Manhattan College Math Professor Volunteers During Winter Break To Educate Graduate Students in Cambodia

With 35 percent of its people living below the poverty line and an adult population that is only 75 percent literate, Cambodia continues to experience economic and academic hardship as a result of the Khmer Rouge reign in the late 1970s.

With 35 percent of its people living below the poverty line and an adult population that is only 75 percent literate, Cambodia continues to experience economic and academic hardship as a result of the Khmer Rouge reign in the late 1970s. Currently, the country has only four resident citizens who hold doctorate degrees in mathematics. Several international organizations are working to enhance the educational offerings in Cambodia through the Volunteer Visiting Lecturer Program at the Royal University of Phnom Penh (RUPP). RUPP is Cambodia’s largest public university and the only one that offers a master’s degree in mathematics, thanks to the efforts of the volunteer lecturers.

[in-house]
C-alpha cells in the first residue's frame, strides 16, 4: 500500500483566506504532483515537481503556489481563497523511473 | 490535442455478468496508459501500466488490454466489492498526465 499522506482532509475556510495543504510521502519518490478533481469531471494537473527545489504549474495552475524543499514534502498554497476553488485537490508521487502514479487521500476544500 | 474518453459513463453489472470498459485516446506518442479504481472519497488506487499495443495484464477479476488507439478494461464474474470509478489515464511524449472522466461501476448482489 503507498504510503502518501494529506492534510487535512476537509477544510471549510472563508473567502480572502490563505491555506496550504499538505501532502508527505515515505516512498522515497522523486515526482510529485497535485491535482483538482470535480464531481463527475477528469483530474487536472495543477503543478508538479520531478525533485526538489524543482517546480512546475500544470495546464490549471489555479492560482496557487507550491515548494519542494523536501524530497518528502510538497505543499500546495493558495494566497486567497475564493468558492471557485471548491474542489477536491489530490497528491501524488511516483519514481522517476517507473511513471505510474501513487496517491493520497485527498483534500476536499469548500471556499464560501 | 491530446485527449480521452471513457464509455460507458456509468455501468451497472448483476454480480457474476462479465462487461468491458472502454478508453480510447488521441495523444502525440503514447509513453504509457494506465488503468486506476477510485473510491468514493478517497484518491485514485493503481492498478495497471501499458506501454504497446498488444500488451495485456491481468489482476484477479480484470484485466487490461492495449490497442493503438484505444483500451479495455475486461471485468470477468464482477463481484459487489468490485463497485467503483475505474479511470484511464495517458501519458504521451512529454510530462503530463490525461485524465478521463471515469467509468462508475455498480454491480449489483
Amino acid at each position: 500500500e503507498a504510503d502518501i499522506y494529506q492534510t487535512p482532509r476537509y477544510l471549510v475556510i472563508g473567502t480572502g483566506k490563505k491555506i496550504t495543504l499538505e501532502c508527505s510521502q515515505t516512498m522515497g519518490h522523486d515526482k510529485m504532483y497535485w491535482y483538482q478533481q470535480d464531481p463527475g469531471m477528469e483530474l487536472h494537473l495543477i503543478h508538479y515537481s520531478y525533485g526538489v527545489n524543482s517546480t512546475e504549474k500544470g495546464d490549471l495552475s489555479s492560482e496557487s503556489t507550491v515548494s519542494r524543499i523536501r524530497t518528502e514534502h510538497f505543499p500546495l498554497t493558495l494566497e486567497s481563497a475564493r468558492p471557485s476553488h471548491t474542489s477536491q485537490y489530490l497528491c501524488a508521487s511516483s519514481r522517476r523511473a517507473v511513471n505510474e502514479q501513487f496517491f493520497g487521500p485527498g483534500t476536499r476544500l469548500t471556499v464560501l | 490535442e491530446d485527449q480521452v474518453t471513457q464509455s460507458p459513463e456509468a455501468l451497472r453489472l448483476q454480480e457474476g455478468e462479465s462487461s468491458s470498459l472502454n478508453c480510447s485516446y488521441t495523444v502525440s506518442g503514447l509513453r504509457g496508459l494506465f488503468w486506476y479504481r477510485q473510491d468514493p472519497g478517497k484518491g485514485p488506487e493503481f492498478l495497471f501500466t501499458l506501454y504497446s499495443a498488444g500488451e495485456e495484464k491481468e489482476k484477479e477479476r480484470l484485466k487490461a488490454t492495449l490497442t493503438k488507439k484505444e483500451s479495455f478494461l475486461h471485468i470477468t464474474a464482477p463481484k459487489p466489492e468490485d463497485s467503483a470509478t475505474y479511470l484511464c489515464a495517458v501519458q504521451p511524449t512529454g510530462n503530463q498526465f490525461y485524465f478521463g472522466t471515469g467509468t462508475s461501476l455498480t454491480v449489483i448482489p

One of those lecturers is Helene Tyler, Ph.D., associate professor of mathematics and computer science at Manhattan College. Tyler just returned from teaching an intensive four-week master’s course in Ordinary Differential Equations at RUPP during her holiday break from Manhattan College. She became the first U.S. woman to take part in the visiting scholar program in 2009 and was so inspired by the program’s cause that she signed up for a second trip this year.

“There is a great pool of talent at the university, and the students are among the most dedicated I have ever met,” said Tyler. “After completing the master’s program at RUPP, many of the students would be prepared to enter graduate programs abroad.”

The United States’ involvement with the visiting lecture program began in 2007, when the Cambodian Mathematical Society requested assistance from the United States National Committee for Mathematics. The master’s program at RUPP is coordinated by Centre International de Mathématiques Pures et Appliquées (CIMPA) and is funded in partnership with the National Science Foundation (NSF), the Society for Industrial and Applied Mathematics (SIAM), and the American Mathematical Society (AMS).

“Nothing would make me happier than to find someday that my work in Cambodia is no longer necessary, that the mathematical community there has grown large enough to sustain itself,” added Tyler.

To learn more about Tyler’s work in Cambodia, please contact Liz Connolly, assistant director of communications, via e-mail liz.bauman@manhattan.edu or by phone at (718) 862-7232.